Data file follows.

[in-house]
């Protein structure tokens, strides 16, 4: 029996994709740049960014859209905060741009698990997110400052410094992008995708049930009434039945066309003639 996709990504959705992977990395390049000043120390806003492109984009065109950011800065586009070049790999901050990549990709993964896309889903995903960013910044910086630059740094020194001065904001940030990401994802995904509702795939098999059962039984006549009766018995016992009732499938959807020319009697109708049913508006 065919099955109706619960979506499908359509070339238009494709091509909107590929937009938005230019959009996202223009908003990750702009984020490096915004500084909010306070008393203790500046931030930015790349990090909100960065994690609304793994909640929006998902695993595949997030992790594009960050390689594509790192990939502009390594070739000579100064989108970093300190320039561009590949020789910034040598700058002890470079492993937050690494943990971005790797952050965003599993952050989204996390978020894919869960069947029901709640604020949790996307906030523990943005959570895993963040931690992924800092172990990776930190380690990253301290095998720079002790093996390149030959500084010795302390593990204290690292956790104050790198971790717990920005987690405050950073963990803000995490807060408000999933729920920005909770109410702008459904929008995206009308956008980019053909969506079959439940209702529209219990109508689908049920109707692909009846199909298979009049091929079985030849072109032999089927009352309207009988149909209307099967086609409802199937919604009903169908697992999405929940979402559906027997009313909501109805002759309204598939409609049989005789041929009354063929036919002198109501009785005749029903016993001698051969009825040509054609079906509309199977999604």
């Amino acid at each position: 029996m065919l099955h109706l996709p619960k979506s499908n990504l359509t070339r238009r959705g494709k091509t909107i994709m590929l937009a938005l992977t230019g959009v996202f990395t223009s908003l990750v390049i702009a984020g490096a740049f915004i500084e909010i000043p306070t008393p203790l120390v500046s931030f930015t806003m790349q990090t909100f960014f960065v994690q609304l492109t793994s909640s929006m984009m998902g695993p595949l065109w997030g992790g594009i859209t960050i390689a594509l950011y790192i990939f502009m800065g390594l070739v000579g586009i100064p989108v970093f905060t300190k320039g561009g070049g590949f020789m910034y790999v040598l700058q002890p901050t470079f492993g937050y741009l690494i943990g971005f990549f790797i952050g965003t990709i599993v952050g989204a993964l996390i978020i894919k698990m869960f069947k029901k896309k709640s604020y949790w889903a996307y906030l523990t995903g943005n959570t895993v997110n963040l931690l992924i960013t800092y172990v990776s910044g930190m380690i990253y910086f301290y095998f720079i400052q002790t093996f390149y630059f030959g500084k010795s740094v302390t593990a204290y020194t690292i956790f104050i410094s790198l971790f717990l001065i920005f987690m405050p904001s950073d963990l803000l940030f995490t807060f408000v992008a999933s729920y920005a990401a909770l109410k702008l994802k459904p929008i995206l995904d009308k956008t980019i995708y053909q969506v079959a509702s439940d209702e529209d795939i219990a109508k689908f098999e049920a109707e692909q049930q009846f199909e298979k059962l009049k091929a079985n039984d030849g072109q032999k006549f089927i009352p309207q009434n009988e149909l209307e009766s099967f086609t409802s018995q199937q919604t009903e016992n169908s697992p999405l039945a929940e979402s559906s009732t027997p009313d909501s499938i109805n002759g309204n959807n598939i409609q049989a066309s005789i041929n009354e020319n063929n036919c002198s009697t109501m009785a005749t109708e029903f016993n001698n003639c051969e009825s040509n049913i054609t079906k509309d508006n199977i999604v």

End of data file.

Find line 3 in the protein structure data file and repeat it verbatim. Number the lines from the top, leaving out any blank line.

């Amino acid at each position: 029996m065919l099955h109706l996709p619960k979506s499908n990504l359509t070339r238009r959705g494709k091509t909107i994709m590929l937009a938005l992977t230019g959009v996202f990395t223009s908003l990750v390049i702009a984020g490096a740049f915004i500084e909010i000043p306070t008393p203790l120390v500046s931030f930015t806003m790349q990090t909100f960014f960065v994690q609304l492109t793994s909640s929006m984009m998902g695993p595949l065109w997030g992790g594009i859209t960050i390689a594509l950011y790192i990939f502009m800065g390594l070739v000579g586009i100064p989108v970093f905060t300190k320039g561009g070049g590949f020789m910034y790999v040598l700058q002890p901050t470079f492993g937050y741009l690494i943990g971005f990549f790797i952050g965003t990709i599993v952050g989204a993964l996390i978020i894919k698990m869960f069947k029901k896309k709640s604020y949790w889903a996307y906030l523990t995903g943005n959570t895993v997110n963040l931690l992924i960013t800092y172990v990776s910044g930190m380690i990253y910086f301290y095998f720079i400052q002790t093996f390149y630059f030959g500084k010795s740094v302390t593990a204290y020194t690292i956790f104050i410094s790198l971790f717990l001065i920005f987690m405050p904001s950073d963990l803000l940030f995490t807060f408000v992008a999933s729920y920005a990401a909770l109410k702008l994802k459904p929008i995206l995904d009308k956008t980019i995708y053909q969506v079959a509702s439940d209702e529209d795939i219990a109508k689908f098999e049920a109707e692909q049930q009846f199909e298979k059962l009049k091929a079985n039984d030849g072109q032999k006549f089927i009352p309207q009434n009988e149909l209307e009766s099967f086609t409802s018995q199937q919604t009903e016992n169908s697992p999405l039945a929940e979402s559906s009732t027997p009313d909501s499938i109805n002759g309204n959807n598939i409609q049989a066309s005789i041929n009354e020319n063929n036919c002198s009697t109501m009785a005749t109708e029903f016993n001698n003639c051969e009825s040509n049913i054609t079906k509309d508006n199977i999604v």